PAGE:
If we’re playing together and we’re on a team that can win and do a lot of big things, we would love to go as a team, work our way through the leagues, and reach Tier-1, whatever the format is. Also, if we keep playing together and start winning, people are going to get picked up individually to Tier-1. Either way, it’s a win-win if we just stick together instead of switching to different teams, but I think any of us would take a Tier-1 offer and we wouldn’t be mad if that happens.

You mentioned you’ve seen your past teammates get picked up by other orgs and find their own way. Did you feel discouraged by seeing your teammates get offers from big orgs while you had to continue making a name for yourself in Tier-2?

I don’t think I was discouraged because I knew we were all good players. I don’t think I ever get discouraged. I know I can play at the high level just fine. I’m just waiting for the right time.

In recent times you have picked up the role of IGL for your teams. How have you adjusted to that role?

It’s something I’m still trying to work on for sure. We recently added RockeT as our coach and he’s been trying to help me out. I definitely have a lot to work on, that’s kind of been my main focus. I’ve spent a bit on individual stuff but it has mostly been about learning on how to become a good IGL because it adds to you as a player. I don’t want our team to lose because I’m not doing good calls. I want to give us the best chance. It’s just been a work in progress.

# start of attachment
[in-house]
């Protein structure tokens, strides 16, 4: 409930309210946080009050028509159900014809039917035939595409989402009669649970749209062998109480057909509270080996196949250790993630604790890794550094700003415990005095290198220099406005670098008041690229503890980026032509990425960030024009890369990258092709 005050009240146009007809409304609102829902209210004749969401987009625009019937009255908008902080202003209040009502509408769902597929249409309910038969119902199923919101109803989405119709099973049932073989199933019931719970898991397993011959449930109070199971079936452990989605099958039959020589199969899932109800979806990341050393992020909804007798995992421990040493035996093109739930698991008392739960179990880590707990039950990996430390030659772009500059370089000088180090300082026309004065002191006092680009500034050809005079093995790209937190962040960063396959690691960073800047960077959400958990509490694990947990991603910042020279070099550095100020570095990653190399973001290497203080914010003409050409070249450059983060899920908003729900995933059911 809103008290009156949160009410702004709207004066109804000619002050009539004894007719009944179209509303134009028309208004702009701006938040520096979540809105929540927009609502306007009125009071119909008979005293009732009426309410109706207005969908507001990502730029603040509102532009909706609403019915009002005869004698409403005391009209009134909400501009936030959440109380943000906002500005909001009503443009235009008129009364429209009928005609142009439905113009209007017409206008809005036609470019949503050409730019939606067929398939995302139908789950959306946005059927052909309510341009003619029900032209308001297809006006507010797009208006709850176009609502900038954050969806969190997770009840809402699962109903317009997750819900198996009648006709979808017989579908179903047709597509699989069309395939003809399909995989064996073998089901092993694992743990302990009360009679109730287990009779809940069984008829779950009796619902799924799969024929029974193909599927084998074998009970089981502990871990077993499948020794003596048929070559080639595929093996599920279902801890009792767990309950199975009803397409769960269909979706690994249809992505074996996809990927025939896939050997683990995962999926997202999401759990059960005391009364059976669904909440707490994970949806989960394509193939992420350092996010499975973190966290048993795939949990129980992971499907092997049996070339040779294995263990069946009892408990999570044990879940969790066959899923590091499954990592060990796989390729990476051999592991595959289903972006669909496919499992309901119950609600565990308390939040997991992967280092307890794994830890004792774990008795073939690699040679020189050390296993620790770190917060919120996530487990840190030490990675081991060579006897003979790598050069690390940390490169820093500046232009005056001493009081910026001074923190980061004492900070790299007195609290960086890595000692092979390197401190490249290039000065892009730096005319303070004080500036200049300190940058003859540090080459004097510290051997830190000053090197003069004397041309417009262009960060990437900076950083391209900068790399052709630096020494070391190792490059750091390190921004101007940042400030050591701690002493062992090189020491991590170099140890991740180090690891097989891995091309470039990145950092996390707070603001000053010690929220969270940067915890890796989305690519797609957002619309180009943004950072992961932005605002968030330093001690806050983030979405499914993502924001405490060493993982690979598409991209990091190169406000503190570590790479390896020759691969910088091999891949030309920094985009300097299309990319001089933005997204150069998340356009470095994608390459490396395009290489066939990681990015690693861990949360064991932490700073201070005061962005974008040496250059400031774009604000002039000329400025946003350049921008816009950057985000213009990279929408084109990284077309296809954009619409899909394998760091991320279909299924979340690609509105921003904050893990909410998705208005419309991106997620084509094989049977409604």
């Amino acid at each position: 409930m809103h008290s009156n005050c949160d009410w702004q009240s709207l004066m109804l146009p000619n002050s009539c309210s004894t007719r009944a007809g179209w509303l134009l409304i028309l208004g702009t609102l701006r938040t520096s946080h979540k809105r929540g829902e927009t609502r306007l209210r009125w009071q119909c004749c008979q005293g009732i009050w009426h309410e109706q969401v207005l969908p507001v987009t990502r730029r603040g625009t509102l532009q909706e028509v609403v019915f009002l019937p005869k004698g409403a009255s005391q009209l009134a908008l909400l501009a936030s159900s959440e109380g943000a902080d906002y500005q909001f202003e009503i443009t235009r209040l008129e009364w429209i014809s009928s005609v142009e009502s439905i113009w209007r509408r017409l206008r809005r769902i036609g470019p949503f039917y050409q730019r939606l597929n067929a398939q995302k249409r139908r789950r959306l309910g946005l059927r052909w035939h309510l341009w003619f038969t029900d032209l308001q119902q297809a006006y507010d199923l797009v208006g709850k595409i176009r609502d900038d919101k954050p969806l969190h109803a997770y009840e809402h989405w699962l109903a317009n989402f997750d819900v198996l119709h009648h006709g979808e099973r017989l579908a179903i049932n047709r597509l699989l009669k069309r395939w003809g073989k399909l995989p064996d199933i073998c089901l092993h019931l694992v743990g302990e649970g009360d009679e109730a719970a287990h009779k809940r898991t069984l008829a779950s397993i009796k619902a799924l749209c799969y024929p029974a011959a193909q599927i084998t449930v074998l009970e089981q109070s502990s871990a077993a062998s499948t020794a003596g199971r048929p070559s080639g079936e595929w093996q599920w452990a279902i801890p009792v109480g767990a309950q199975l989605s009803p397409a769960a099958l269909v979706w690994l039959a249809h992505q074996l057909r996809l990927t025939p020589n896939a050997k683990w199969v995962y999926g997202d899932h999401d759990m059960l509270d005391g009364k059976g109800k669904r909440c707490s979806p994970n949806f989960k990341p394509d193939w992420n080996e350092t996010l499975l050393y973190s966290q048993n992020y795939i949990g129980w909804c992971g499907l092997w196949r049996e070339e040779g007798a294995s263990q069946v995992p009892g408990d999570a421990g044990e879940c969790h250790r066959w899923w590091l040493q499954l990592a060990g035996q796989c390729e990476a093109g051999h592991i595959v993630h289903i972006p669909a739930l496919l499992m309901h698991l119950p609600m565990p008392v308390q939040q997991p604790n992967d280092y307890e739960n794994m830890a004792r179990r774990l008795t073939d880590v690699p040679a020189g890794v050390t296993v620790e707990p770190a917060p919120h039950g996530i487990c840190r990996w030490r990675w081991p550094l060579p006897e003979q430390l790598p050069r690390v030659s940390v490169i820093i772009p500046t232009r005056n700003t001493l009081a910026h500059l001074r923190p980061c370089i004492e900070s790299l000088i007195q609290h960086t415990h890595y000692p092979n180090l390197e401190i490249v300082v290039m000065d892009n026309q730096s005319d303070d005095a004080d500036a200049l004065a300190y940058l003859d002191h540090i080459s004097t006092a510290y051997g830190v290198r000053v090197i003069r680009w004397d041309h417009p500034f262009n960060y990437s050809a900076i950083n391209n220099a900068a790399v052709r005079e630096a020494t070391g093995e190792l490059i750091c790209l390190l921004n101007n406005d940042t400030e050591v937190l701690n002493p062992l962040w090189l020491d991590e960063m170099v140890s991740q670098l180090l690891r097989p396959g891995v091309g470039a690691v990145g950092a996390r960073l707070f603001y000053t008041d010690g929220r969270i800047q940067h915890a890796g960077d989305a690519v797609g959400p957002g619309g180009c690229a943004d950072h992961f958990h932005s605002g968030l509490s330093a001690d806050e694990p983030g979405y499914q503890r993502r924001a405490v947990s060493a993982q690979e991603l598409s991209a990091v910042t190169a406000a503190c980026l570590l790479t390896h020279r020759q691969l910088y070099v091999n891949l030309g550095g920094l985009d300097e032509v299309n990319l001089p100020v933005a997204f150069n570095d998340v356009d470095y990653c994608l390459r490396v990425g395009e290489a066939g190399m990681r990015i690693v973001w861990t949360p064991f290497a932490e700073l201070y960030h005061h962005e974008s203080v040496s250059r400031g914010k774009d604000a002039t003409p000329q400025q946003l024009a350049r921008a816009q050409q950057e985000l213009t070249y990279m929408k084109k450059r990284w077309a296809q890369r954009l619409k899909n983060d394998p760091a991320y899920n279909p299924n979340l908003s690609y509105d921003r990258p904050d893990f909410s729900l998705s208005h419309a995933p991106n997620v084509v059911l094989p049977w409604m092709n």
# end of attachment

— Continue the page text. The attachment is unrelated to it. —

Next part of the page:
Becoming an IGL and his biggest inspirations

What has been the biggest piece of advice that you’ve received while you were in the process of improving as an IGL?

It’s not even small things, it’s just a lot of things. I can’t really single out one thing. I think the only thing that helps me based on what my coaches have pointed out is that I’m a quick learner. I pick up things really fast and have been able to obtain a lot of information in a small amount of time too.

As someone who has competed in the Tier-2 scene for practically the majority of your career, what has been the biggest development you’ve seen in the amateur scene from the start of the game until now?

With the franchising thing coming out, it’s about how you can work your way up. For individuals and teams, there’s not much of a development scene right now. You could say all the orgs leaving is definitely not good for it, but I think that given Riot’s announcement, it should come back to normal. If you’re talking individual players, it’s just all the ranked players you see nowadays in the Tier-2 that are working their way up.

What is something from the Tier-2 scene that the pro scene can use for their own improvement?

I think it’s just about taking chances on players again. In Tier-2, you have the option to take chances on players a lot more and I don’t think Tier-1 does that as much. They tend to pick up people that they know already.

Taking a general look at your career, what would you say has been the biggest difference from the start of your career until now?

Just learning how to be a flexible player who does a lot of things and not just one thing specifically.

What player has been your biggest inspiration for your career?

It used to be nitr0 from CS who came and went in Valorant. Honestly, I really loved watching Marved and his improvement

What made Marved stand out from the rest of the scene?

I think it’s because I used to face him a lot when he was on FaZe. I think he just improved so much since joining OpTic–or maybe it was because of the team environment he’s in. Either way, I just really like watching him play and I’d like to be at that level one day. And I think it’s possible because we were at the same skill level when we both started out in Valorant, so it gives me motivation.